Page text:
Tom Aston

The Machine

Chapter 1–4:04pm 21 March, San Jose, California

The conference hall was overflowing with journalists. Junko Terashima had covered some big stuff in her short time as a reporter with Global News Network, but she’d never known a press conference build so much excitement, so much buzz. All the big guys were here — MSNBC, Al Jazeera, Fox News, BBC, Washington Post. Junko felt like what she was — a rookie reporter, a small, willowy Japanese girl. But this was her moment. She was there to make the news, not just report it. Her stomach fluttered with nerves.

The VP of Communications for SearchIgnition Technologies looked tiny in her neat, grey suit as she rose to introduce The Man. Steven Semyonov, billionaire founder of SearchIgnition — loved, admired… revered. Four-metre TV screens stood at either side of her, carrying a huge close-up image of her as she read a short introduction.

‘Steven Semyonov is well known to everyone here…’

Not as well known as you think, Missy, thought Junko.

‘One of the three founders of SearchIgnition, Steven Semyonov is the brains behind the world’s most powerful search system, now used by all four major search engines in the US and countless others across the world. I’ll give you just one statistic today, ladies and gentlemen. Steven Semyonov’s technology is used daily by over ninety per cent of web users across the globe…’

The screens were now showing a close up of The Man, Semyonov, seated beside the diminutive VP. The intro was superfluous, of course. Semyonov’s face was known to everyone in the room and to billions more besides.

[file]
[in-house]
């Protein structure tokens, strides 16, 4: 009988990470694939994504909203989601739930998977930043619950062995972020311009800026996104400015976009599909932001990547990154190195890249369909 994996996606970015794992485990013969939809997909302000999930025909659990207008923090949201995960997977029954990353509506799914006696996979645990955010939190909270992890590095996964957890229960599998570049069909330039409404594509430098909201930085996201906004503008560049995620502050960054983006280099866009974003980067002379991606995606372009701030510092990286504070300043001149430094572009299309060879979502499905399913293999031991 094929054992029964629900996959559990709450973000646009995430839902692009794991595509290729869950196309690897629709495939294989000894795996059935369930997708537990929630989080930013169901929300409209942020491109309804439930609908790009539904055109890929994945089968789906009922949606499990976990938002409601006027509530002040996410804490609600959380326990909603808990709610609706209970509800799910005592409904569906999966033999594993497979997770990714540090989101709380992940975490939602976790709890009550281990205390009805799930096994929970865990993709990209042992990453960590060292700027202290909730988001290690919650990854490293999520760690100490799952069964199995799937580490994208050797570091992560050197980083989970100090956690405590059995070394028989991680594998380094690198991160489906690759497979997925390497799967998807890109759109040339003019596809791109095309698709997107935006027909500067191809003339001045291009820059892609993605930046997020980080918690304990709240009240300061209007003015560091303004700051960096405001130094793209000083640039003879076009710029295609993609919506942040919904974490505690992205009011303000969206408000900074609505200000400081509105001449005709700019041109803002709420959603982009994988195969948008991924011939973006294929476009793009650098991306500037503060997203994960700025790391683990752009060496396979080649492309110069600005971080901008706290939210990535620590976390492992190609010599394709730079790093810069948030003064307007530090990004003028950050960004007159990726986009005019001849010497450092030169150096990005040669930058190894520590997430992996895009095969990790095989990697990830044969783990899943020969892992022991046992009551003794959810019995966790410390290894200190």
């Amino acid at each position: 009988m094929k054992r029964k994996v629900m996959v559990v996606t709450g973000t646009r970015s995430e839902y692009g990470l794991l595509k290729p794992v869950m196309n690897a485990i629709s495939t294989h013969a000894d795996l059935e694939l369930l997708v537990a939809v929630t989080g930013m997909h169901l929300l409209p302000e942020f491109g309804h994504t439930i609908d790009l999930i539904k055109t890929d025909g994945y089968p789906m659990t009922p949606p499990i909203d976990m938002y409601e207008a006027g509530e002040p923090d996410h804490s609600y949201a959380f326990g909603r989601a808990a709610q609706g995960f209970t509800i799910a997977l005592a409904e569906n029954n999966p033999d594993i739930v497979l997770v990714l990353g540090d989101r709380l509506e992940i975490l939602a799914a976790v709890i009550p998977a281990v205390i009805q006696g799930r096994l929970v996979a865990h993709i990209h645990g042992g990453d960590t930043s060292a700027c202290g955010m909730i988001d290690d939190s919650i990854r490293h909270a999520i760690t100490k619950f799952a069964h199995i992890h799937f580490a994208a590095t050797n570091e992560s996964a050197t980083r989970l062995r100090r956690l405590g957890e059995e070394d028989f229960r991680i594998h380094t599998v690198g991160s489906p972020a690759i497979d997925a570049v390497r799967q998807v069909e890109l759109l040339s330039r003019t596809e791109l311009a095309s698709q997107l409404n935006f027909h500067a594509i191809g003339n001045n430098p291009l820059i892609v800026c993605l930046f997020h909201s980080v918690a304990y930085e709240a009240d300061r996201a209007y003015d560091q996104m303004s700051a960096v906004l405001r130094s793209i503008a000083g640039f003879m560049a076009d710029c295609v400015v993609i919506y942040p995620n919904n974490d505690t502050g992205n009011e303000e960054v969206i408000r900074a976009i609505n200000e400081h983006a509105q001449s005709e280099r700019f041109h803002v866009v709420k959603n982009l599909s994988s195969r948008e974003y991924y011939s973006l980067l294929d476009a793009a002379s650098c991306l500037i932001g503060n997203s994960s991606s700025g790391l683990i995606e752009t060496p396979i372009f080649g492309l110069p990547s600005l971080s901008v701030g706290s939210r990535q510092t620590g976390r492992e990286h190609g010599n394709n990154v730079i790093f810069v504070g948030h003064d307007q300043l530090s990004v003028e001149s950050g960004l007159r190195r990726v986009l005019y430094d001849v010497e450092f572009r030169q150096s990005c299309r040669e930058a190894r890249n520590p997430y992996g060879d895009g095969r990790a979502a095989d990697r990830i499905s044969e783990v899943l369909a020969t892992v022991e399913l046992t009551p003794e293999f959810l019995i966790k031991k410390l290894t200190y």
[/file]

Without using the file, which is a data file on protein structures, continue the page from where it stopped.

‘As Chief Software Architect of SearchIgnition,’ said the VP, reading from an autocue, ‘Steven has been a driving force in taking SI from start-up to a corporation valued at eighty billion dollars in just seven years…’

The big screen zoomed further in. Semyonov’s features were indeed familiar to everyone. Because they were unique — his face and head entirely smooth and hairless — like an overgrown baby. The hi-def screen showed his wide, fleshy face had no jowl or wrinkle. The word was “sleek”, thought Junko, forming her next chunk of copy in her mind. Like a sleek, overgrown piglet, babyish and pink, with intense, red eyes… There was no stubble on his chin, just pale, downy hair. His teeth looked small in his big face, but what caught the camera were his eyes. The TV screens zoomed in on his preternaturally red eyes intimidating the throng with his intelligence, like an inscrutable Buddha of white jade.

‘It is with great regret that I tell you…’ The spokeswoman’s voice was cracking with emotion, and it wasn’t an act. ‘That Steven Semyonov is stepping down from SearchIgnition, the business he did so much to create…’ She went on for a few more sentences, but she looked as thunderstruck as anyone in that room, and by the time she sat down, she was dabbing at the corner of her eye.

Before the words had sunk in, Semyonov himself stood up to speak, looking suddenly huge beside the tiny spokeswoman. Behind him the four-metre screens were filled again with his pink face and penetrating eyes. Not a wrinkle or stress line, thought Junko, for the second time. Half the world knew that face, but no one else knew what she did. She’d done nothing for three months but dig up details on Semyonov. She’d nearly lost her job over it. After today, she almost certainly would.

The predictable questions rolled in from the journalists. ‘What drove you to leave the firm you loved?’, ‘Does this signal the end for SearchIgnition?’, ‘Is this a new phase for the Web?’, ‘What new technologies excite you?

Junko felt her heart beat faster as she raised her hand to ask a question. He’d see her and pick her out, she was sure of that. He had an eye for attractive women. He’d pick her out, but he’d never guess what she was going to ask. There was a prickle of sweat on the nape of her neck.